God Incarnate: The Word Became Flesh and Dwelt Among Us

What does it mean that Jesus came into the world as one of us? How does the Incarnation of Christ affect us today?

Discussion Guide for December 6, 2020

Study of Matthew 1:1-17

There is at least one sad byproduct to the way that Christmas has become a time of year associated with consumerism and busy-ness. Very few people take the time to be quiet and contemplate the profound mystery that the birth of Jesus represents. Christians for many centuries contemplated and wrestled and argued with the fact the we today take for a given.

That fact is the incarnation, that God took on flesh and became a man present with us in the time and space of this world. 

The Nicene Creed, the first formal statement of faith (summary of Scripture) to be written and accepted by churches from every part of the world, talks about the incarnation of Jesus this way:

We believe in one God,
      the Father almighty,
      maker of heaven and earth,
      of all things visible and invisible.

And in one Lord Jesus Christ,
      the only Son of God,
      begotten from the Father before all ages,
           God from God,
           Light from Light,
           true God from true God,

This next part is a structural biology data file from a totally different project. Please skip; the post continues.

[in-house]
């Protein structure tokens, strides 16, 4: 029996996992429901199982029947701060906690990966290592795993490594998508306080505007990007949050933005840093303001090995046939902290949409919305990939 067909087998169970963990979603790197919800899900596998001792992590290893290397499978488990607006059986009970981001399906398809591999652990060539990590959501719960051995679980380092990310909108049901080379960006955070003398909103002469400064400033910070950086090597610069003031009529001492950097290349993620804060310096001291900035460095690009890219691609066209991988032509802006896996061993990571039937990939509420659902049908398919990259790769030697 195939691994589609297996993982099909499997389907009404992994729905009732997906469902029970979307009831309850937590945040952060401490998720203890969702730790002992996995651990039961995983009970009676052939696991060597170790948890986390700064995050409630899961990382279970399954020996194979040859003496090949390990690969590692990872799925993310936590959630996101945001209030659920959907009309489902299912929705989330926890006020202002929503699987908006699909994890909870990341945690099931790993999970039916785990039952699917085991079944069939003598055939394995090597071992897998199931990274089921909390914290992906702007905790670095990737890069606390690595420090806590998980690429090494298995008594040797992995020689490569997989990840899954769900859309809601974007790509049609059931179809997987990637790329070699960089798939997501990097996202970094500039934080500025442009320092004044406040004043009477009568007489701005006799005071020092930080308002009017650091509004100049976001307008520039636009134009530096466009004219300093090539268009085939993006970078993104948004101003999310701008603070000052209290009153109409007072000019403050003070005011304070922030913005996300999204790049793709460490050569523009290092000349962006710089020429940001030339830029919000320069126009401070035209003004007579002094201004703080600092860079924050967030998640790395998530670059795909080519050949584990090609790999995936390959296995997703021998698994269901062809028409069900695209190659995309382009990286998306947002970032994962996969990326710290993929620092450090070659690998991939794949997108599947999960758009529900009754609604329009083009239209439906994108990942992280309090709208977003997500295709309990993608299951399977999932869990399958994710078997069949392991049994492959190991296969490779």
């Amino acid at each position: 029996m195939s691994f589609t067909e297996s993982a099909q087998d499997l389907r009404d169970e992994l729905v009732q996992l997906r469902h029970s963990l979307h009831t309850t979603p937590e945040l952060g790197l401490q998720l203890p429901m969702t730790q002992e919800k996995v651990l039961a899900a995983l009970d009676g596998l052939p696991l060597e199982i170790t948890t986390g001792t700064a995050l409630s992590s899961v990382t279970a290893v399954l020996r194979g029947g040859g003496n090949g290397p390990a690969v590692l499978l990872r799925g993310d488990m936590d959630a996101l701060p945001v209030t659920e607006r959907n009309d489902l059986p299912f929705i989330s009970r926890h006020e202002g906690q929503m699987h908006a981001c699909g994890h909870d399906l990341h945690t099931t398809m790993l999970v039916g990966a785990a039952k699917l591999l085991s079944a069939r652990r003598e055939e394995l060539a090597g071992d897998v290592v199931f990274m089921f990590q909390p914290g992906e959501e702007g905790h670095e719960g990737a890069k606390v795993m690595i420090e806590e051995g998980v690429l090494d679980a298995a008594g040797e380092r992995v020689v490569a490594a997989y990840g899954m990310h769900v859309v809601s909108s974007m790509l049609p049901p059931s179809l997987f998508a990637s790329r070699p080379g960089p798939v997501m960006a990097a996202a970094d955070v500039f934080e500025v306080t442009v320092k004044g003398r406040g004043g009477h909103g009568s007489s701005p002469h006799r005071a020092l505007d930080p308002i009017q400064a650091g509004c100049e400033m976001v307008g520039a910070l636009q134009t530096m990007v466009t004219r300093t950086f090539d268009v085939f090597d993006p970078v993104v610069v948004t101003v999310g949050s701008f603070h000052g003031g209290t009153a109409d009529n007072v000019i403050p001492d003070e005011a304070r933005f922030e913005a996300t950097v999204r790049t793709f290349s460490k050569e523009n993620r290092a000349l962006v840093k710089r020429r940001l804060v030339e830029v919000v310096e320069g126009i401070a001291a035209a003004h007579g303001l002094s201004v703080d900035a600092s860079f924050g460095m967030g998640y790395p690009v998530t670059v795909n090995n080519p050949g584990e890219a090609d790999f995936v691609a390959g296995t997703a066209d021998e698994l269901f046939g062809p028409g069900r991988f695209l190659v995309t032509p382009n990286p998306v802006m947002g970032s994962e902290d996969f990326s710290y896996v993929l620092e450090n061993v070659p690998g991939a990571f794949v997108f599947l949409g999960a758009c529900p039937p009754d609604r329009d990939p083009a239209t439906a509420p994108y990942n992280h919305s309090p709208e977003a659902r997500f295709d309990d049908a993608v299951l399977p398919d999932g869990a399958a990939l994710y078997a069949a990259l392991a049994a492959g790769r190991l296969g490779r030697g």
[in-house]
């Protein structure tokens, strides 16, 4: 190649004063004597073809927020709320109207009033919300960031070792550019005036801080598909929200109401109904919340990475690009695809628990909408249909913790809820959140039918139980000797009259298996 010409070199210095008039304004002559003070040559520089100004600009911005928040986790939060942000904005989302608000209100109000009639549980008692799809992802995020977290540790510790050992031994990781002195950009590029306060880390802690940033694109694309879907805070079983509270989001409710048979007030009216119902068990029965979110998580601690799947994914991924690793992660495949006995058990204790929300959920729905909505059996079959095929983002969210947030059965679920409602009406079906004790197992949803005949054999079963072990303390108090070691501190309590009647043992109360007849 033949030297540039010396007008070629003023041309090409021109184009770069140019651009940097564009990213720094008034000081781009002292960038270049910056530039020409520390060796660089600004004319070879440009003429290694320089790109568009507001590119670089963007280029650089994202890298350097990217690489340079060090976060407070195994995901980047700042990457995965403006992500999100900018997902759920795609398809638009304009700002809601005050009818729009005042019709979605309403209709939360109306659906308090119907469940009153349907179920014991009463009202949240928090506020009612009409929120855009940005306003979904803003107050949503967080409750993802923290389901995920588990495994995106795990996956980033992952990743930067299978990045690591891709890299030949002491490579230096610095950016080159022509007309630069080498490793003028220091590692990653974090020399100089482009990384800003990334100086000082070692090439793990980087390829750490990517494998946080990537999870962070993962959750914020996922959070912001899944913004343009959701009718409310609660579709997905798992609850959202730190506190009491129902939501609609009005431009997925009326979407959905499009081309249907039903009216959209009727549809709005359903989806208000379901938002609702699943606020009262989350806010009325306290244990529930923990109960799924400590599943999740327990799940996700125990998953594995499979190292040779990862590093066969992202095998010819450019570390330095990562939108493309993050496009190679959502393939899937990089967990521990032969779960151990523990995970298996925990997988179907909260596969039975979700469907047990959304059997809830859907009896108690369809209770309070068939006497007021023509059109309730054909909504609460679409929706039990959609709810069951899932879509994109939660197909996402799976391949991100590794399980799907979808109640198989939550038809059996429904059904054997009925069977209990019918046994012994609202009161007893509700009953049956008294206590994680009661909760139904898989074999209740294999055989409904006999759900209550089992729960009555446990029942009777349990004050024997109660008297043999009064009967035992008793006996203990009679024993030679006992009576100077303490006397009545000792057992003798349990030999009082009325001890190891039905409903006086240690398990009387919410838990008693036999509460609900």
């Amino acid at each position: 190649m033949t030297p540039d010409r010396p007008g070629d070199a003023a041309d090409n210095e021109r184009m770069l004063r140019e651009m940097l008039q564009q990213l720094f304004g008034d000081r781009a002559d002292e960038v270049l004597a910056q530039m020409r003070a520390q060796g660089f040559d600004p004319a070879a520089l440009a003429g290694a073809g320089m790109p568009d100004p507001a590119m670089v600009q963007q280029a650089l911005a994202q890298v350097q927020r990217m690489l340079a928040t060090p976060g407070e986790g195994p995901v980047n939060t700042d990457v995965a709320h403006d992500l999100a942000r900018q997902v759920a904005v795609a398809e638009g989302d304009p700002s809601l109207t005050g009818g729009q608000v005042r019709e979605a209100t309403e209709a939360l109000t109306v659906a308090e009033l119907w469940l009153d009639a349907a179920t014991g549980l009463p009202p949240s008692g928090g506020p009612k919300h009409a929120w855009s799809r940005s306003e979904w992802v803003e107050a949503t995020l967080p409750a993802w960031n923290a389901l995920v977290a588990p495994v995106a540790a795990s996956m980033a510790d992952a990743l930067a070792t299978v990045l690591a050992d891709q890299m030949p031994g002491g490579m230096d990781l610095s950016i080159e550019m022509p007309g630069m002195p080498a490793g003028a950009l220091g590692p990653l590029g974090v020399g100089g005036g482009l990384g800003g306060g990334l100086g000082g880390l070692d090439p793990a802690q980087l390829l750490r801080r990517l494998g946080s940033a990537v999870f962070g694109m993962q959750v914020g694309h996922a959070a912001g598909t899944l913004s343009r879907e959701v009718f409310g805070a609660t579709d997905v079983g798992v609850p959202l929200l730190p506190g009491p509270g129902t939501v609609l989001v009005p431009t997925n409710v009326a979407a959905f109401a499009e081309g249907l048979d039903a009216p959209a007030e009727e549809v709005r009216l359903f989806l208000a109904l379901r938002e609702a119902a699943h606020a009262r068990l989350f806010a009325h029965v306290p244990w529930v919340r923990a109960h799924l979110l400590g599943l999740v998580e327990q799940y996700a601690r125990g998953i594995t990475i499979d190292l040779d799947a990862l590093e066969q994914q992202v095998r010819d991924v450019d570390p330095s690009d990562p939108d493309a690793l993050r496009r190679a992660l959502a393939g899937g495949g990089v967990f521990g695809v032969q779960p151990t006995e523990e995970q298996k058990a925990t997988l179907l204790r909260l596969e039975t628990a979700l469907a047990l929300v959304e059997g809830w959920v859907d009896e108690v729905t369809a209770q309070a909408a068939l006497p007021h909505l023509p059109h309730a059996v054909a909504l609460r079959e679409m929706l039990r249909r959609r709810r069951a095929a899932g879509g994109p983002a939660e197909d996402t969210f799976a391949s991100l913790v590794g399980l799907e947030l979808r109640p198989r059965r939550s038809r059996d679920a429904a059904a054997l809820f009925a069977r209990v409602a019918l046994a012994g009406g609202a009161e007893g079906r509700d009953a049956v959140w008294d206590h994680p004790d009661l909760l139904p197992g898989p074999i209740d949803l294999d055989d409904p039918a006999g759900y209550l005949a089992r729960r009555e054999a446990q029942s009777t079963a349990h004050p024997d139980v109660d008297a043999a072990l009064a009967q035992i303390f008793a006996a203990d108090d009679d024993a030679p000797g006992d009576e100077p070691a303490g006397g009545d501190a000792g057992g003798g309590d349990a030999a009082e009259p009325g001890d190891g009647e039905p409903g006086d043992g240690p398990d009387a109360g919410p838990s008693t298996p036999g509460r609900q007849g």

begotten, not made;
      of the same essence as the Father.
      Through him all things were made.
      For us and for our salvation
           he came down from heaven;
           he became incarnate by the Holy Spirit and the virgin Mary,
           and was made human.
           He was crucified for us under Pontius Pilate;
           he suffered and was buried.
           The third day he rose again, according to the Scriptures.
           He ascended to heaven
           and is seated at the right hand of the Father.
           He will come again with glory
           to judge the living and the dead.
           His kingdom will never end.

Exercises for your Group

  • Take four minutes to silently contemplate what it means that Jesus entered into this world. Did you find this kind of silence easy or difficult? Share one thought you have with your group. 
  • Challenge each other to memorize the first part of the Nicene Creed printed above. See how many people in your group are able to complete the challenge by Christmas. Bonus to memorize the last section as well.

The genealogies of Jesus that are found in Matthew and Luke and Luke exist to communicate some important aspects of the incarnation. 

  1. Jesus’ genealogy confirms that he was not any sort of plan B for salvation. His coming is the focal point of all history.
  2. Jesus is 100% God, born of a virgin and qualified both to save and to rule.
  3. Jesus is 100% man, fully qualified to redeem fallen man from sin.
  4. All sorts of people are used by God to fulfill his grand plans.

Discussion Questions

  • What do you think about when you hear the word “incarnation?”
  • What part of God becoming man blows your mind?
  • Does the existence of God in this world give you a sense of fear, comfort, or both?
  • How do you think a first century Jew would have responded to the genealogy of presented in Matthew 1:1-17?
  • What do you think Matthew is trying to communicate through the genealogy to people who are aware of the story of the Old Testament?
Jonathan Pugh
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